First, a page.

On the Planning of Norwegian Explorations
The trigger for my creation of this collection of places to look on the web for information of places to explore in Norway was a leaflet that came inserted in a walking magazine from a while ago that I recently found again. That brochure was aiming to sell Norway as a walking wonderland and subsequent investigations have revealed it to be much more than that again.
Any brochure or website trying to lure visitors to the area being promoted will have glossy photos showing the best side of what is on offer but there seems to be an embarrassment of riches in Norway's case and quite a bit of variety too. In fact, there's enough to keep one going for a lifetime and just reading about it all eats up hour after hour too.
Norway very rightly is highly regarded for its buckled countryside and indented coastline. The latter is so intricate that it makes Scotland's Atlantic coast look simple in comparison while the former dwarfs the nation's hillier parts. What I have seen so far appeals to me and I like the fact that finding websites in the English language is made far easier than it would be for nearby Sweden. On this evidence, it appears that they are trying harder for the English visitor than their aforementioned neighbours.
Maybe I should visit sometime to see a little of what is there to be found now that I am a little less preoccupied by explorations of my home turf. It cannot be a regular occurrence but one trip could be very nice. What's needed before then is to do more reading and that may have me adding to what's here. After all, a recent summertime trip to Sweden came from nowhere so you just never know what lies around the corner.
Getting to Know Where You Are Going
When learning more about a country that is new, you need to start somewhere and this looks like a good port of call for getting to know the place. You'll find the usual needs satisfied such as places to see, things to do, places to stay and getting about. All in all, I reckon that I need to spend more time on the site in order to learn more.
The word "fjell"should possess a certain ring of familiarity to any visitor to Cumbria and other parts of the north of England where many a hill is called a fell. That's no accident because the English word came from Old Norse in a time when the "Northmen" were all over the area. So, these websites are promoting many of Norway's high places and height is the operative term because we are talking about altitudes much in excess of anything in Britain and Ireland. After all, summits do exceed 2000 metres above sea level over there. The first entry on the list is the hub of a network that includes the others that follow it.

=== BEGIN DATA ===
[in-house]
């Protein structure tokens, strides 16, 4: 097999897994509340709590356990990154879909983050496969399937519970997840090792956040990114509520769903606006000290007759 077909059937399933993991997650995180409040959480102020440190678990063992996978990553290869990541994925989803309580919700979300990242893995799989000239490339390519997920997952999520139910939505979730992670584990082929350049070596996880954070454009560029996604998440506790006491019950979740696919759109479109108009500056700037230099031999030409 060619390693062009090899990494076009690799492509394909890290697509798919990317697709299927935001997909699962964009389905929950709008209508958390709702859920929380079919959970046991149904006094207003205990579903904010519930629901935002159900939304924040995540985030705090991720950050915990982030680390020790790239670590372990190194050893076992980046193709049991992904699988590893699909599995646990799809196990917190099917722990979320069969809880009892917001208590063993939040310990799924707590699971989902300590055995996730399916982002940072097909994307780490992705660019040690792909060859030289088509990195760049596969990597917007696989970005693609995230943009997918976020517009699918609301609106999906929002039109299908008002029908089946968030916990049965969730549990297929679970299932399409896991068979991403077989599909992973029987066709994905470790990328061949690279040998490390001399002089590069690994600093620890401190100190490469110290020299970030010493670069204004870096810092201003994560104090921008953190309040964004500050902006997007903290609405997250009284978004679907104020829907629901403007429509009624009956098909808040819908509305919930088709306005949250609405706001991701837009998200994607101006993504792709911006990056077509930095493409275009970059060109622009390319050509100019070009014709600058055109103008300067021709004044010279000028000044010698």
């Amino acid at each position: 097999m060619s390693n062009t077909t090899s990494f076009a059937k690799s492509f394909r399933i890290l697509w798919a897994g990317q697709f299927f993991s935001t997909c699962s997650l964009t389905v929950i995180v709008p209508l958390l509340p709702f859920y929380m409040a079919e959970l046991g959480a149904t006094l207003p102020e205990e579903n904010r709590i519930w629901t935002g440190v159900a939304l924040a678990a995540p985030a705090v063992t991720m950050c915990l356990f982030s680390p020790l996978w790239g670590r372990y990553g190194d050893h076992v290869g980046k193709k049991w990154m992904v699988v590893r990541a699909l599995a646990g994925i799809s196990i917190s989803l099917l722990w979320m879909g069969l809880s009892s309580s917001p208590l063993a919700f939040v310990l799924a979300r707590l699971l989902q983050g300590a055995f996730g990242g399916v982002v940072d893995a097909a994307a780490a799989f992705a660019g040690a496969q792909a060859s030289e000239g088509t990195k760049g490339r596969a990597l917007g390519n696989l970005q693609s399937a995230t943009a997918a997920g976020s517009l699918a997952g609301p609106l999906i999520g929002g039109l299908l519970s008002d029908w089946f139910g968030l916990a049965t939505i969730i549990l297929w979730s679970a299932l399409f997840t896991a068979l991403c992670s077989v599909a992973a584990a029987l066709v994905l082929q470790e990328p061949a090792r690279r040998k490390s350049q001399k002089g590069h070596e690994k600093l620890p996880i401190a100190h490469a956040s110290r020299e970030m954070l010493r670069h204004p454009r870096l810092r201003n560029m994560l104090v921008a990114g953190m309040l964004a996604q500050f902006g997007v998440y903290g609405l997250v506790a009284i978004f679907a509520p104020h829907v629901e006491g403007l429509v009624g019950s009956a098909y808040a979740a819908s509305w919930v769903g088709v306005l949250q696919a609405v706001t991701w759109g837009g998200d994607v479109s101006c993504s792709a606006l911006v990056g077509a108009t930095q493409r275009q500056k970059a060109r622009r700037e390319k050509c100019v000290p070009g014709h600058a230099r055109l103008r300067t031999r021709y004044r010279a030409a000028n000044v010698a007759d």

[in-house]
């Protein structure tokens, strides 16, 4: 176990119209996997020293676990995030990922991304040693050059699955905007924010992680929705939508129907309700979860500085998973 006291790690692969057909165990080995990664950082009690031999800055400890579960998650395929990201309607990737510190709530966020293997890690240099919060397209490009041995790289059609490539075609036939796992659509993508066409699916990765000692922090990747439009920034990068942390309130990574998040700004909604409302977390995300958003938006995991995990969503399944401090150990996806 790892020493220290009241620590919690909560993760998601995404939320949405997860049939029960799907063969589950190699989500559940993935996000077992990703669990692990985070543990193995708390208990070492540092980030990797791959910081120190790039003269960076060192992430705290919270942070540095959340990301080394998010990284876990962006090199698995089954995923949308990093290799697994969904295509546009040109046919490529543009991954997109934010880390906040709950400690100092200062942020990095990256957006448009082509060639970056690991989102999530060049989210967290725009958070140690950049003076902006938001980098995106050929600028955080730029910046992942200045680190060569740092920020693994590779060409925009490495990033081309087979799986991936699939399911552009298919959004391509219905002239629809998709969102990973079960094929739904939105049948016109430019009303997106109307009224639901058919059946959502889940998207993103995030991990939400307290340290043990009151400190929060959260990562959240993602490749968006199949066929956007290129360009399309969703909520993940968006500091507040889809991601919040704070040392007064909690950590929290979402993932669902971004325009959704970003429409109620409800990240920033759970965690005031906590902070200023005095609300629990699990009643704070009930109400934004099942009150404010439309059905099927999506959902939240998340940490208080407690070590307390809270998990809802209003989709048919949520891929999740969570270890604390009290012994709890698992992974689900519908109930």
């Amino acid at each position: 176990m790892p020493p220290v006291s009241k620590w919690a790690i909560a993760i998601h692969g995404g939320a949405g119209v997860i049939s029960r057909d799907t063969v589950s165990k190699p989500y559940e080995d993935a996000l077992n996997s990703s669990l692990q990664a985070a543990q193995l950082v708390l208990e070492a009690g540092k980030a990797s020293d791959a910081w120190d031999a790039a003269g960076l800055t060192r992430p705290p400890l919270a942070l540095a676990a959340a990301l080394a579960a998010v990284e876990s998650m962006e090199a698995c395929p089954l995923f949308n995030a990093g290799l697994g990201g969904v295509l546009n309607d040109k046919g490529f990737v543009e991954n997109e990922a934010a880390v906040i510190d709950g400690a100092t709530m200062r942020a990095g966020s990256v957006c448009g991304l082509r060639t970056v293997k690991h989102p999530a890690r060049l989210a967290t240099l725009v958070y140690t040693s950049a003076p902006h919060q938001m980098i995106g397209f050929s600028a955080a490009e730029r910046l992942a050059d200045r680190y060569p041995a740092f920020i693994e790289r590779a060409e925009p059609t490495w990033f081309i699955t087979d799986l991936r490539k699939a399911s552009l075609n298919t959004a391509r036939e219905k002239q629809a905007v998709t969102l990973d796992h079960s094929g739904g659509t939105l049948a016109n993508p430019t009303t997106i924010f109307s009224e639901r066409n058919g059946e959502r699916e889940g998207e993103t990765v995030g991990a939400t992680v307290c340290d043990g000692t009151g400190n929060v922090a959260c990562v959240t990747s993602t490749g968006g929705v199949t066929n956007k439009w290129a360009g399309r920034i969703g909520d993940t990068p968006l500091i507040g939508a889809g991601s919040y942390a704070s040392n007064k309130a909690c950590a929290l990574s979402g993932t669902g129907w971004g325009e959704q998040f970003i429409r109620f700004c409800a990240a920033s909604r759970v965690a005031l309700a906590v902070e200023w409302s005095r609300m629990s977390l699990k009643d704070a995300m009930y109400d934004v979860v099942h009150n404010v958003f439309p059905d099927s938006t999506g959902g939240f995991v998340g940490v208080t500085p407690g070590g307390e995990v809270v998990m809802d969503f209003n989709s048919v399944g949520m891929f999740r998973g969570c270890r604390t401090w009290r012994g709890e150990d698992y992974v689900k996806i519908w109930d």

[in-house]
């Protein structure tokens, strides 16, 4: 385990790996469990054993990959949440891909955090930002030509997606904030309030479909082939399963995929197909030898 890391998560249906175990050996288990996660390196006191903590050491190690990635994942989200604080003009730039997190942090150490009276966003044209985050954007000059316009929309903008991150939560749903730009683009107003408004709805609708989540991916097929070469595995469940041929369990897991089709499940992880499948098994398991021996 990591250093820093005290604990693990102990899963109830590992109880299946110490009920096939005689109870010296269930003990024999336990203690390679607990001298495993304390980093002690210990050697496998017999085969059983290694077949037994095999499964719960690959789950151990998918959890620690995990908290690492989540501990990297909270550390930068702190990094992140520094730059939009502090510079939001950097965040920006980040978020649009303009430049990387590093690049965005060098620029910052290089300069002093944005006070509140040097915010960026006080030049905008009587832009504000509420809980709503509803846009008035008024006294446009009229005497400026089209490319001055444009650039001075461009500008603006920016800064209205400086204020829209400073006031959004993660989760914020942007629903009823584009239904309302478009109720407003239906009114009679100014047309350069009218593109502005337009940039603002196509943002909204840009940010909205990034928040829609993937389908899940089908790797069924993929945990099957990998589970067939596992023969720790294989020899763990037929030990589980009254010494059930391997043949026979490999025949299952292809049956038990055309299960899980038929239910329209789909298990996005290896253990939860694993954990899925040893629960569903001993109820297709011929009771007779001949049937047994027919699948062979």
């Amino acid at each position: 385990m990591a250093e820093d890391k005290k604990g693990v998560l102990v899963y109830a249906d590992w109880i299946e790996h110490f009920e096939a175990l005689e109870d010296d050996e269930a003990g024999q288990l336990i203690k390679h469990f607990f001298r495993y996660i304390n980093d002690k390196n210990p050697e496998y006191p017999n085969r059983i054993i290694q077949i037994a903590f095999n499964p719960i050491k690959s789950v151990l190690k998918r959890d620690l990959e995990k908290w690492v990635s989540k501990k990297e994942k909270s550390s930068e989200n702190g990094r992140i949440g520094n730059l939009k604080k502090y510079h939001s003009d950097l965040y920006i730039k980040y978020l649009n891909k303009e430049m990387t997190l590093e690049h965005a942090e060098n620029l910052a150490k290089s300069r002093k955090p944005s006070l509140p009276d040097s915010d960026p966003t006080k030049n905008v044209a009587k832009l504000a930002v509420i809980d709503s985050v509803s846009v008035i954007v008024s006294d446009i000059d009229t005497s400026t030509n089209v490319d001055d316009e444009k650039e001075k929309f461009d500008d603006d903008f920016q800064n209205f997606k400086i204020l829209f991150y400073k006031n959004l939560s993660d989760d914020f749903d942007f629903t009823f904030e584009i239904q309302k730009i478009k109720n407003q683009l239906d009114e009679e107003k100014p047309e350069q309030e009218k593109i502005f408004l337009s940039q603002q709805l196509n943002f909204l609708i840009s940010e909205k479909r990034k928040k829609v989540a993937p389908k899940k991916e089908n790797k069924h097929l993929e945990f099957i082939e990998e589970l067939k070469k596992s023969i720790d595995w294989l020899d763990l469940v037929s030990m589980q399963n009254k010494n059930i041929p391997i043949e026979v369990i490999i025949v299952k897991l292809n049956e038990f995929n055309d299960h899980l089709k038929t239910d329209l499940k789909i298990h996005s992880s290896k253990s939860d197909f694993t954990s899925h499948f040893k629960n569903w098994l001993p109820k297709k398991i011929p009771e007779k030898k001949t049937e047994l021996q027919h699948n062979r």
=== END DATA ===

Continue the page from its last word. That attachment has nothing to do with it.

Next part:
Given that the country gave the word "fjord" to the world, you'd expect it to have some of its own and there are loads by the looks of things. It almost feels as if it has as many them as Scotland has islands though the reality is that there may even be more than that again. Correspondingly, there are many websites promoting their respective attractions so I decided to bundle them together and the majority are part of a network with the first on list as its hub.
One look at the website should be enough to convince you that they aren't trying to attract passive tourists who pass through admiring the sights. Words like active and involvement appear in the spiel. This is Norway's geographical midpoint and there are seven national parks nearby. Between all that, there should be enough to do.
Heading to the north of Norway takes you into the Arctic Circle where the midnight sun and northern lights are phenomena that are part of the area's identity. It's not all ice-covered frozen wilderness because the influence of the Gulf Stream is still to be felt even at these latitudes. That may also explain the existence of the indigenous Sami and their reindeer herds too. Still, there are parts that feel like outpost bathed in cold blue light with stark stony scenery surrounding them. Those icy fastnesses are there too but it all sounds to me like a land of striking contrasts.
This is Norway's low fares airline and it's been around since the early 1990's when it started operating domestic flights in the west of the country. They have come a long way since then with destinations all around Europe being served though Manchester, my nearest airport, isn't one of them so I'd need to look at what SAS have to offer. In Britain and Ireland, you need to get to Dublin, Edinburgh and London Gatwick for the selection of Norwegian destinations that are on offer. Even so, seeing direct flights to places around Norway and not just Oslo, its capital city, does look interesting.
This is the website of Norway's state railway company so it should be useful for planning an itinerary without recourse to driving a car around from place to place. It does seem that railways do pass through some very scenic countryside so a train journey might make a good introduction to the place. Naturally, travel planning fits in among all the sales pitches for the various lines that are part of the system.